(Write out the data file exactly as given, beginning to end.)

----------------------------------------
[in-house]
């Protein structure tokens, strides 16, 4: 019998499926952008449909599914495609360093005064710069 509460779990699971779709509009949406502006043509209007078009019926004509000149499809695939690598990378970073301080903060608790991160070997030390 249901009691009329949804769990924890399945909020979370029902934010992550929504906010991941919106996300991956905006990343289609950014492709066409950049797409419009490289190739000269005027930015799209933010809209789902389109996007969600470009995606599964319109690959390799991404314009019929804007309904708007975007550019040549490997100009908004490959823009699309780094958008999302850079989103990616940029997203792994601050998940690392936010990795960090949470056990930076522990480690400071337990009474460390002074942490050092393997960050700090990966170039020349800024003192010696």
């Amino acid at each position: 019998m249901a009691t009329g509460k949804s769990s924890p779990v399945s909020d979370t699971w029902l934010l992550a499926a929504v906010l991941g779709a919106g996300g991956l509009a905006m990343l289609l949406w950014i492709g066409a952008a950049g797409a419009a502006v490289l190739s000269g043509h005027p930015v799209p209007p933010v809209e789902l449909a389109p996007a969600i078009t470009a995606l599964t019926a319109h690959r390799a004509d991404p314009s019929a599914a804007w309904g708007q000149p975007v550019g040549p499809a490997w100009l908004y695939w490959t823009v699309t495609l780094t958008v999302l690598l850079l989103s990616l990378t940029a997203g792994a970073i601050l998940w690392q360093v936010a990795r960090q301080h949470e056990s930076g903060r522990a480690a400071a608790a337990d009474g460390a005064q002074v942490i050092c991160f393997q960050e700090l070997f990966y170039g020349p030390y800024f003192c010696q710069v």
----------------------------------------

[in-house]
């Protein structure tokens, strides 16, 4: 019998499926952008449909599914495609360093005064710069 509460779990699971779709509009949406502006043509209007078009019926004509000149499809695939690598990378970073301080903060608790991160070997030390 249901009691009329949804769990924890399945909020979370029902934010992550929504906010991941919106996300991956905006990343289609950014492709066409950049797409419009490289190739000269005027930015799209933010809209789902389109996007969600470009995606599964319109690959390799991404314009019929804007309904708007975007550019040549490997100009908004490959823009699309780094958008999302850079989103990616940029997203792994601050998940690392936010990795960090949470056990930076522990480690400071337990009474460390002074942490050092393997960050700090990966170039020349800024003192010696």
């Amino acid at each position: 019998m249901a009691t009329g509460k949804s769990s924890p779990v399945s909020d979370t699971w029902l934010l992550a499926a929504v906010l991941g779709a919106g996300g991956l509009a905006m990343l289609l949406w950014i492709g066409a952008a950049g797409a419009a502006v490289l190739s000269g043509h005027p930015v799209p209007p933010v809209e789902l449909a389109p996007a969600i078009t470009a995606l599964t019926a319109h690959r390799a004509d991404p314009s019929a599914a804007w309904g708007q000149p975007v550019g040549p499809a490997w100009l908004y695939w490959t823009v699309t495609l780094t958008v999302l690598l850079l989103s990616l990378t940029a997203g792994a970073i601050l998940w690392q360093v936010a990795r960090q301080h949470e056990s930076g903060r522990a480690a400071a608790a337990d009474g460390a005064q002074v942490i050092c991160f393997q960050e700090l070997f990966y170039g020349p030390y800024f003192c010696q710069v």